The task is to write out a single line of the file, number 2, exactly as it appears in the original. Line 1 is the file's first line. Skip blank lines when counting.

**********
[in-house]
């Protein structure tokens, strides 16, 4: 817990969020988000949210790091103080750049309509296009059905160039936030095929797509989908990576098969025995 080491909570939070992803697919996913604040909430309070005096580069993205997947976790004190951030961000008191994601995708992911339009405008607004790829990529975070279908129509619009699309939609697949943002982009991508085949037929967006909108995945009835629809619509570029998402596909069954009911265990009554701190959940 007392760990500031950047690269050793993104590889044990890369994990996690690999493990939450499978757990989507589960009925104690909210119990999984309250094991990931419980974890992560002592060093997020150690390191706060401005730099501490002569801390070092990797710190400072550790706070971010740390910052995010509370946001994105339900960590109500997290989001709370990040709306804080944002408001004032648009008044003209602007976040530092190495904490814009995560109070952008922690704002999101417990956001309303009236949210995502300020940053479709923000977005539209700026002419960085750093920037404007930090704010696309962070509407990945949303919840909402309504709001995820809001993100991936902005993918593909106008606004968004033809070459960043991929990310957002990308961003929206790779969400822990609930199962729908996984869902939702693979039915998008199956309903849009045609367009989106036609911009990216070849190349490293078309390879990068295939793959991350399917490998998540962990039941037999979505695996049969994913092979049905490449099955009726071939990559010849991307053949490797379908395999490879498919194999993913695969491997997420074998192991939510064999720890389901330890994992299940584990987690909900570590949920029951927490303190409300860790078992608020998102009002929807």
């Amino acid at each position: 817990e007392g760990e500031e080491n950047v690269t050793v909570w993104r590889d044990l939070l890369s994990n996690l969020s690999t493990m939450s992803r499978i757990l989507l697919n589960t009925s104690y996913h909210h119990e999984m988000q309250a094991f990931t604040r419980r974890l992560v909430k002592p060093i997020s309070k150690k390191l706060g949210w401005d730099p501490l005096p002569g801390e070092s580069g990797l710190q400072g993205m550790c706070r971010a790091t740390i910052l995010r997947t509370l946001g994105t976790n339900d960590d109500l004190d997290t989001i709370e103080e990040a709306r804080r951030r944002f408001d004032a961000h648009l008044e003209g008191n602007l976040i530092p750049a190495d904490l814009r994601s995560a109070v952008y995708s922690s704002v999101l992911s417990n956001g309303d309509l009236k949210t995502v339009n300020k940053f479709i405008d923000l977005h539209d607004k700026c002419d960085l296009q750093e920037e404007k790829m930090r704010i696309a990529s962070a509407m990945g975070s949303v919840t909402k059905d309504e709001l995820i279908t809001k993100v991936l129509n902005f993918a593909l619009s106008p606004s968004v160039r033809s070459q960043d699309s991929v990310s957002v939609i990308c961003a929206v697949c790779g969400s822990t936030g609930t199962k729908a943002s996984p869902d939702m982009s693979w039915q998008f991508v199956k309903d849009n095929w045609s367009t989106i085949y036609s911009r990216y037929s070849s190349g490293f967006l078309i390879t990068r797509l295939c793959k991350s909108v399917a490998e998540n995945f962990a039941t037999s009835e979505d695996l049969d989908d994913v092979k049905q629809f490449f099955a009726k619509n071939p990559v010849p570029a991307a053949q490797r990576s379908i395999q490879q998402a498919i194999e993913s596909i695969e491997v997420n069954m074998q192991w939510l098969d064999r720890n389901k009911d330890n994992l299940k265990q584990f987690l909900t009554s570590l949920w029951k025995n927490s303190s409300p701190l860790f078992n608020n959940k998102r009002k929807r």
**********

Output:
């Protein structure tokens, strides 16, 4: 817990969020988000949210790091103080750049309509296009059905160039936030095929797509989908990576098969025995 080491909570939070992803697919996913604040909430309070005096580069993205997947976790004190951030961000008191994601995708992911339009405008607004790829990529975070279908129509619009699309939609697949943002982009991508085949037929967006909108995945009835629809619509570029998402596909069954009911265990009554701190959940 007392760990500031950047690269050793993104590889044990890369994990996690690999493990939450499978757990989507589960009925104690909210119990999984309250094991990931419980974890992560002592060093997020150690390191706060401005730099501490002569801390070092990797710190400072550790706070971010740390910052995010509370946001994105339900960590109500997290989001709370990040709306804080944002408001004032648009008044003209602007976040530092190495904490814009995560109070952008922690704002999101417990956001309303009236949210995502300020940053479709923000977005539209700026002419960085750093920037404007930090704010696309962070509407990945949303919840909402309504709001995820809001993100991936902005993918593909106008606004968004033809070459960043991929990310957002990308961003929206790779969400822990609930199962729908996984869902939702693979039915998008199956309903849009045609367009989106036609911009990216070849190349490293078309390879990068295939793959991350399917490998998540962990039941037999979505695996049969994913092979049905490449099955009726071939990559010849991307053949490797379908395999490879498919194999993913695969491997997420074998192991939510064999720890389901330890994992299940584990987690909900570590949920029951927490303190409300860790078992608020998102009002929807």